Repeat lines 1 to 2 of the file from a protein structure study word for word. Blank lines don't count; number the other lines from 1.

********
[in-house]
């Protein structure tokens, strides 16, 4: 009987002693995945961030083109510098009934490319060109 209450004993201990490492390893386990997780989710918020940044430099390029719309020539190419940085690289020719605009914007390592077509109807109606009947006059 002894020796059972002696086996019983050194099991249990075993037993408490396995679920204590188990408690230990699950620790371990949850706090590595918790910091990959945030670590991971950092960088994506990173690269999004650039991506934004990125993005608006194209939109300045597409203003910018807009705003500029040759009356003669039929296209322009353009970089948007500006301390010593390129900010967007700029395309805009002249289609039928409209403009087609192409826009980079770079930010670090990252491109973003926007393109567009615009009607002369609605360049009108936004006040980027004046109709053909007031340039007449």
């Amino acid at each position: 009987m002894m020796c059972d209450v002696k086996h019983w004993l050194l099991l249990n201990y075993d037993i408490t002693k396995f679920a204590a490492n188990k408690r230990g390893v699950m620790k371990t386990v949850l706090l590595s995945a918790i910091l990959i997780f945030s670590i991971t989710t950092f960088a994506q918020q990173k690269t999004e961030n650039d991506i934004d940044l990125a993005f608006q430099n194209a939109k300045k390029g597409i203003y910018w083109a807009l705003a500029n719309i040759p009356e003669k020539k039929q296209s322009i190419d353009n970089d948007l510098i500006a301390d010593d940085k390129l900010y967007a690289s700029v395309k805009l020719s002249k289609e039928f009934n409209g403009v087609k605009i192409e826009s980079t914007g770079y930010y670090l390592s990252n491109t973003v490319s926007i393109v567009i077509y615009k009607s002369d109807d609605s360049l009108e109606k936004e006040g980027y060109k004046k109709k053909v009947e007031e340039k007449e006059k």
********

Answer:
[in-house]
């Protein structure tokens, strides 16, 4: 009987002693995945961030083109510098009934490319060109 209450004993201990490492390893386990997780989710918020940044430099390029719309020539190419940085690289020719605009914007390592077509109807109606009947006059 002894020796059972002696086996019983050194099991249990075993037993408490396995679920204590188990408690230990699950620790371990949850706090590595918790910091990959945030670590991971950092960088994506990173690269999004650039991506934004990125993005608006194209939109300045597409203003910018807009705003500029040759009356003669039929296209322009353009970089948007500006301390010593390129900010967007700029395309805009002249289609039928409209403009087609192409826009980079770079930010670090990252491109973003926007393109567009615009009607002369609605360049009108936004006040980027004046109709053909007031340039007449």